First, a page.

Mid-Atlantic
Finger Lakes Times

VA - Abandoned boats are a growing concern, Virginia officials say. A Virginia Beach man is taking on the issue in local waters

Provost, a retired Navy officer decided he would. He’d recently launched a training and services company called Virginia Maritime Solutions.

VIRGINIA BEACH, Va. — Mike Provost is determined to get rid of the “pirate boat” haunting the waters of Broad Bay.

That’s the name he and his three young children gave the white, fiberglass vessel slowly sinking off First Landing State Park.

Provost and his family love to be out on the water and first noticed the boat weighed down with debris in late summer. His kids were reading “Pout-Pout Fish Cleans Up the Ocean,” a children’s book that teaches about environmental cleanup, and soon his son asked who would clean up the pirate boat.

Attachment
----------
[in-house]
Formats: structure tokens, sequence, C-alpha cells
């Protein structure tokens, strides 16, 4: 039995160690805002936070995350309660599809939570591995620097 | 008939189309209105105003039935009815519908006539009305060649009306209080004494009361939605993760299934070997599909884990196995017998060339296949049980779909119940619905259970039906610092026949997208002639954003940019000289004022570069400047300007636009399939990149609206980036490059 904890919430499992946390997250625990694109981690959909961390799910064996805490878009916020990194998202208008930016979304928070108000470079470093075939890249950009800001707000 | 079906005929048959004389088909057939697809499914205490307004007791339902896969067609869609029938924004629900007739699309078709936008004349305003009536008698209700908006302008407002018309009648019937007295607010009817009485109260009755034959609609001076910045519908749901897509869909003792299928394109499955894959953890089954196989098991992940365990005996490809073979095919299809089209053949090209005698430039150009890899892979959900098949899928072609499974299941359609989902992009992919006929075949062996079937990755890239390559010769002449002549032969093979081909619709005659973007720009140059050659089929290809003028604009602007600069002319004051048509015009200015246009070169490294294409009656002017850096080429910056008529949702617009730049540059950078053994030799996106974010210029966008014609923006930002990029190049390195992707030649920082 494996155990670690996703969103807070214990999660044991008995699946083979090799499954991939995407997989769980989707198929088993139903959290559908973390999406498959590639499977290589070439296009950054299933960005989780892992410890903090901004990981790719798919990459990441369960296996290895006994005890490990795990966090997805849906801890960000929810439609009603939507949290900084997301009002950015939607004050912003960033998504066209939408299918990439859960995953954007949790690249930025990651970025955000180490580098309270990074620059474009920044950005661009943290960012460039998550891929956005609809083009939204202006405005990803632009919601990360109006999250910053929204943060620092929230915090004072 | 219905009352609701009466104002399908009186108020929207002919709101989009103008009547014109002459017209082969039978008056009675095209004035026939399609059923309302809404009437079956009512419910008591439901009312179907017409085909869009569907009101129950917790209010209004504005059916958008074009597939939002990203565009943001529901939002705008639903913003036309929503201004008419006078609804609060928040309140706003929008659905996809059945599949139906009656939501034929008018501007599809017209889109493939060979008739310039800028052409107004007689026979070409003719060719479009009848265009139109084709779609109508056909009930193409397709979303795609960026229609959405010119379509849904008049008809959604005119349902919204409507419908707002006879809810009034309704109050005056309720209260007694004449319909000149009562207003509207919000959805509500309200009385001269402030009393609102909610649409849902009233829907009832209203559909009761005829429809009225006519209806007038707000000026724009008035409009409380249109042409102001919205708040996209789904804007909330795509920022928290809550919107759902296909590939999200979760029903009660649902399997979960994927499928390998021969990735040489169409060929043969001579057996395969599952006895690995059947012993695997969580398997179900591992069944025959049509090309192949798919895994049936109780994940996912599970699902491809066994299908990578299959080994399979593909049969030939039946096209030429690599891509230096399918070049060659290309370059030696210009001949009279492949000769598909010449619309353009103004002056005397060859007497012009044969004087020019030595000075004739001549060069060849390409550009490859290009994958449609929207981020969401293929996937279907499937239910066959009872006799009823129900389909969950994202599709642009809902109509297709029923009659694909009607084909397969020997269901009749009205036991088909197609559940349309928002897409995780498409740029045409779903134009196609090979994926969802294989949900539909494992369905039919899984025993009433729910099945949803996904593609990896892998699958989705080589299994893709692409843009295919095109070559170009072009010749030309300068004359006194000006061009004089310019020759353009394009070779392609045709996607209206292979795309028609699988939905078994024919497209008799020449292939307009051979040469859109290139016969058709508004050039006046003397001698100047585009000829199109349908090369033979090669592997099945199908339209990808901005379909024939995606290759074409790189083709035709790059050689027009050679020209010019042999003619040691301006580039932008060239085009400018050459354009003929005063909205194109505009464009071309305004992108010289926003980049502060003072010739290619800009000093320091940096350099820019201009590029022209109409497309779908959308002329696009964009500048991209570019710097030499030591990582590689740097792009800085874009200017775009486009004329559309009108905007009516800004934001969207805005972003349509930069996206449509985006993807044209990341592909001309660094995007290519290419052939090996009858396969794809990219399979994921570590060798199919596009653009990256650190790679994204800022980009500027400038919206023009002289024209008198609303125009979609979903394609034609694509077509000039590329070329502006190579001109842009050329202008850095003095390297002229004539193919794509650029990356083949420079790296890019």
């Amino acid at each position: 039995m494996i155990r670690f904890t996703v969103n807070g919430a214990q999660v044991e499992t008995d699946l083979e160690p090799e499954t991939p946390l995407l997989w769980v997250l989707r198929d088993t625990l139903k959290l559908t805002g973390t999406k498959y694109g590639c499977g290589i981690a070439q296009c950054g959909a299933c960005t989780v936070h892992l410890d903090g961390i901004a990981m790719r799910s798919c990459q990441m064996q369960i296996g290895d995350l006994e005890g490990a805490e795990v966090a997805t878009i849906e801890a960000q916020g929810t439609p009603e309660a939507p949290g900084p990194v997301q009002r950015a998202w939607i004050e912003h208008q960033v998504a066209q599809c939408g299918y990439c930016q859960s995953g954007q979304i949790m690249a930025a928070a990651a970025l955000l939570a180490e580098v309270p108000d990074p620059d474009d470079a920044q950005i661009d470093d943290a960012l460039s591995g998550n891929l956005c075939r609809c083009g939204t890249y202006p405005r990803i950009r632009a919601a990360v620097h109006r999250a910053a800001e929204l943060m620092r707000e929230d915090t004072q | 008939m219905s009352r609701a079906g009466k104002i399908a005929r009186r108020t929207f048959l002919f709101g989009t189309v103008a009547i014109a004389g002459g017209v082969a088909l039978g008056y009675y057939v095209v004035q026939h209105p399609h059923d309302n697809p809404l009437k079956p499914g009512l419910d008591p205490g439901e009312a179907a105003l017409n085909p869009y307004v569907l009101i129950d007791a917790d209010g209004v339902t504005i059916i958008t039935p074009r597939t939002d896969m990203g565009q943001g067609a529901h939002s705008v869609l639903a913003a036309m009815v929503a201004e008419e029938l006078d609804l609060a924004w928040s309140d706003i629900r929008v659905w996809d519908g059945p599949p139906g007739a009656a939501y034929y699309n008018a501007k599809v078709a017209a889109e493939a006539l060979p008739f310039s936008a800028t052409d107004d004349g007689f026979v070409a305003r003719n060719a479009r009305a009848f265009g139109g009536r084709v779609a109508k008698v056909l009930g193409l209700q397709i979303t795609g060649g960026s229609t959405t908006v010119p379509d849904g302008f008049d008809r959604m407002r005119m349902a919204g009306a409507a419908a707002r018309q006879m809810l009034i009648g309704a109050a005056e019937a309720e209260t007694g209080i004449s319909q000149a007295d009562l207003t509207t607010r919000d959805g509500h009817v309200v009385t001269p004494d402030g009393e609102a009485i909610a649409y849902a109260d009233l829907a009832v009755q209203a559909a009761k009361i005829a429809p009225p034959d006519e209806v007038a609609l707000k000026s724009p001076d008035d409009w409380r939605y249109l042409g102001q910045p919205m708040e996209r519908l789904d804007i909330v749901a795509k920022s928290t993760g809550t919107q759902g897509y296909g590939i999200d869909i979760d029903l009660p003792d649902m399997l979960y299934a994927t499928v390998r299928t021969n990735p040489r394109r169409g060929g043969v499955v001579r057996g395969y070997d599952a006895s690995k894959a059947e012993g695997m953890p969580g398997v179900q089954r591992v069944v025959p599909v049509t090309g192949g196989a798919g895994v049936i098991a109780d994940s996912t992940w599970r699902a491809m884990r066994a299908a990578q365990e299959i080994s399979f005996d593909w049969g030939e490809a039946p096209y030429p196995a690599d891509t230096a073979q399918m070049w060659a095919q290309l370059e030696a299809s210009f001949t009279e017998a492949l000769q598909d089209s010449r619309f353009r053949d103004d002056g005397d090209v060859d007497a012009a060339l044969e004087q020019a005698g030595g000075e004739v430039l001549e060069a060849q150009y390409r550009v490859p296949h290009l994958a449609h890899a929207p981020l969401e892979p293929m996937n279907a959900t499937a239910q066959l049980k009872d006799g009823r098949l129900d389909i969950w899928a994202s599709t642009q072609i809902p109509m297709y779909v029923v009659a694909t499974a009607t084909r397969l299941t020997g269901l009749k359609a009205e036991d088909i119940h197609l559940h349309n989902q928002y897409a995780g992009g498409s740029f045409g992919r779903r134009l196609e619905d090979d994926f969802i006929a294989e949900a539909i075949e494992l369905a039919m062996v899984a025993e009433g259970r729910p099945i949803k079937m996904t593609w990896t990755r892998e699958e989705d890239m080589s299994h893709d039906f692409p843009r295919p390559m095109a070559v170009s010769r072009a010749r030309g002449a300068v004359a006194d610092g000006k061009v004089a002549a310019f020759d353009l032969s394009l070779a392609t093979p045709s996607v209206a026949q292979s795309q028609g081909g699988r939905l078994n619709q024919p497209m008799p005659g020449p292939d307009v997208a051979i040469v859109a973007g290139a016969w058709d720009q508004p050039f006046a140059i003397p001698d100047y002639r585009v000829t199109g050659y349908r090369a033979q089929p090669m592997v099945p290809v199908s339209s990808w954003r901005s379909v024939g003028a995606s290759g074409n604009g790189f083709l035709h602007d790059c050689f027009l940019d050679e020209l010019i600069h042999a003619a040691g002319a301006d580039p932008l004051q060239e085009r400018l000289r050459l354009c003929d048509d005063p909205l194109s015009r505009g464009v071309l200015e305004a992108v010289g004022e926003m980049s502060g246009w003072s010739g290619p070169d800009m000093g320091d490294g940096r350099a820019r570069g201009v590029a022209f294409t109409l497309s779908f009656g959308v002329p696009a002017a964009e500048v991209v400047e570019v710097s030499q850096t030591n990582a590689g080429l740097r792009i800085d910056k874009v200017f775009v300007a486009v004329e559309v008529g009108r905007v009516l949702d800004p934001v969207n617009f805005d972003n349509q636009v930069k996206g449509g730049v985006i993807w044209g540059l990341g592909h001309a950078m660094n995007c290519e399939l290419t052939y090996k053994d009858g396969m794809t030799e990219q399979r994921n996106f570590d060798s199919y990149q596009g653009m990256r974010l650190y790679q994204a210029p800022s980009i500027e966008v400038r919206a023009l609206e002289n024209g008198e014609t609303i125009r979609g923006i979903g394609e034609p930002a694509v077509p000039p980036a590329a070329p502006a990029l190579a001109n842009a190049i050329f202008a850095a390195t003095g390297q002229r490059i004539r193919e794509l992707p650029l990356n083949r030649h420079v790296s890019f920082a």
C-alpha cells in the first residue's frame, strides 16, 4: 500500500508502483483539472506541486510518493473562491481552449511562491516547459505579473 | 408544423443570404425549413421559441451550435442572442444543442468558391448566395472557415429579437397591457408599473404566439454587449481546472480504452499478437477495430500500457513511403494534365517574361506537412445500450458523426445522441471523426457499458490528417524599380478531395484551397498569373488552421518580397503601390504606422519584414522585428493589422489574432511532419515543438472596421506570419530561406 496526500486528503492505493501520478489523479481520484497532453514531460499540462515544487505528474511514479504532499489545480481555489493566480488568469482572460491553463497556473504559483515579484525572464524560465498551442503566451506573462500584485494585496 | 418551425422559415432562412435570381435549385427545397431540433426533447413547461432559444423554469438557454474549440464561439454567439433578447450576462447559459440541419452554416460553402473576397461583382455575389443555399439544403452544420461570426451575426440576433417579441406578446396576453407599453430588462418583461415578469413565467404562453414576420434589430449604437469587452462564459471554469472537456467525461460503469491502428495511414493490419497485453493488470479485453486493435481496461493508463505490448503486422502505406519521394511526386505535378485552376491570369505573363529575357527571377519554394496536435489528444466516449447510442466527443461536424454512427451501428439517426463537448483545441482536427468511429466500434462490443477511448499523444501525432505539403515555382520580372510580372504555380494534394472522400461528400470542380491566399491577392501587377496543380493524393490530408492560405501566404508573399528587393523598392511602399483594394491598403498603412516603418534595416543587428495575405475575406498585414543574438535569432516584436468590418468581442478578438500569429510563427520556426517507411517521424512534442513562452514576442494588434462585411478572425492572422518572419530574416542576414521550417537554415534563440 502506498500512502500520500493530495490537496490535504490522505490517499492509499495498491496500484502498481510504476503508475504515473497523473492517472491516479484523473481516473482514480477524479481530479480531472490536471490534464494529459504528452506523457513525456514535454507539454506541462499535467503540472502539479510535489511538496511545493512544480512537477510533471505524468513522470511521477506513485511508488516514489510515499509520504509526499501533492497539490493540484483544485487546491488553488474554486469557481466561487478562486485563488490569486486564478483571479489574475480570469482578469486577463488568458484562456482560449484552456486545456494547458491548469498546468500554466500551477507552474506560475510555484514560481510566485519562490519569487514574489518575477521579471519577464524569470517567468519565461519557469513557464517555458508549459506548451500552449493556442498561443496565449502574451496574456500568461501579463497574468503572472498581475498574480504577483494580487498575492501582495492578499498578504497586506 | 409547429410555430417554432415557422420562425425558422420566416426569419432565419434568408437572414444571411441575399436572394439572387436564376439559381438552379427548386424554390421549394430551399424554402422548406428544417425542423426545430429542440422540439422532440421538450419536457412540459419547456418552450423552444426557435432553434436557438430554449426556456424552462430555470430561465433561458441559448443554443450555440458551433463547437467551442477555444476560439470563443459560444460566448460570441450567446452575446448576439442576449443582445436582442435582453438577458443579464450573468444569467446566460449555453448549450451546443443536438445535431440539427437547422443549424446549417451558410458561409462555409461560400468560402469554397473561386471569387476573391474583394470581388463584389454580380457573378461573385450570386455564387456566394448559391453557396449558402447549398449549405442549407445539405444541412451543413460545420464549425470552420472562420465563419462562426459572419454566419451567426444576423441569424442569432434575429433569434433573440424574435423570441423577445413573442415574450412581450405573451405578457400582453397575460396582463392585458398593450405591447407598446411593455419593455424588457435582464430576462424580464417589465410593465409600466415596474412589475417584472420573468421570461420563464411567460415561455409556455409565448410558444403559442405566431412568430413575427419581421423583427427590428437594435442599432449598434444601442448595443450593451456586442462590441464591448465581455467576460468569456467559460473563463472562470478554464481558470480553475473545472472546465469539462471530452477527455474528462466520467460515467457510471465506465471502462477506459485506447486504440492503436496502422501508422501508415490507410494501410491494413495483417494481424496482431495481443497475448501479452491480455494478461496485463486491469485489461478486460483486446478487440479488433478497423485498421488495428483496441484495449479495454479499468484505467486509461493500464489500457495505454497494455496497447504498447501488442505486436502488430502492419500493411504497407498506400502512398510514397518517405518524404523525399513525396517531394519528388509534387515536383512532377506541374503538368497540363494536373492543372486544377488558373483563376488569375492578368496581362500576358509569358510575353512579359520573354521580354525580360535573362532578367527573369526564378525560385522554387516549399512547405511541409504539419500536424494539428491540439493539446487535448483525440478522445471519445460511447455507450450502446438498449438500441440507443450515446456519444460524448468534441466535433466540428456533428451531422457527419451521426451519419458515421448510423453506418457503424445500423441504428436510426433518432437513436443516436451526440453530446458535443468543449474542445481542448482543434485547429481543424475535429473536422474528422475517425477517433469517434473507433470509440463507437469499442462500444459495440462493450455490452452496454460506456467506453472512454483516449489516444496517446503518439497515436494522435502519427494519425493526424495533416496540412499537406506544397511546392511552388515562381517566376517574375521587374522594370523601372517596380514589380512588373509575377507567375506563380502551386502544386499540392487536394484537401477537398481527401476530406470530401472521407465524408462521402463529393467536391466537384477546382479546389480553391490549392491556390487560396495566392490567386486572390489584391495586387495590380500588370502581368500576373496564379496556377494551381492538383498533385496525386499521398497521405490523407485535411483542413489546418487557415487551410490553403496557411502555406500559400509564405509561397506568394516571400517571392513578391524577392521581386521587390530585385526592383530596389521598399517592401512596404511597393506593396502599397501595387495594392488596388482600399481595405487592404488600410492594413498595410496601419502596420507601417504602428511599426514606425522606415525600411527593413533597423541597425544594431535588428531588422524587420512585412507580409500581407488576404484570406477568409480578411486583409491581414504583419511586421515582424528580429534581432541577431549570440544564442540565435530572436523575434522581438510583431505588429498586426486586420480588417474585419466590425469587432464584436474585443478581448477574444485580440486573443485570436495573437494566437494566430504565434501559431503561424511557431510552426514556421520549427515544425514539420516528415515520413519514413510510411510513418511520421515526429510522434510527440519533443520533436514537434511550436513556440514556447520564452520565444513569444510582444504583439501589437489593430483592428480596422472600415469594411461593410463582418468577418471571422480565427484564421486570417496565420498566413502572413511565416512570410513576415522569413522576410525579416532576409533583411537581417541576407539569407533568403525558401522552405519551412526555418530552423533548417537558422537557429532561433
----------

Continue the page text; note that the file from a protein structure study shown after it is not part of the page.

Provost, a retired Navy officer decided he would. He’d recently launched a training and services company called Virginia Maritime Solutions.

But in the past few months, Provost encountered one brick wall after another. A series of phone calls to a host of state agencies, local governments and other organizations taught him about the maze of jurisdictions and lack of funding that stop nearly everyone from taking action.

Each official either directed him elsewhere or wanted to help but had no ability to do so, he said.

Too costly to dispose of properly, the boats’ owners often leave them to sink, posing environmental and navigational hazards no one is tasked with cleaning up. There’s little recourse for abandoned vessels left rotting in Virginia waterways.

A state working group has been investigating the issue for the past year and plans to recommend changes soon.

“Everybody assumes somebody else is taking care of it, but in reality, no one is,” Provost said. “This whole process has kind of ignited a spark within me.”

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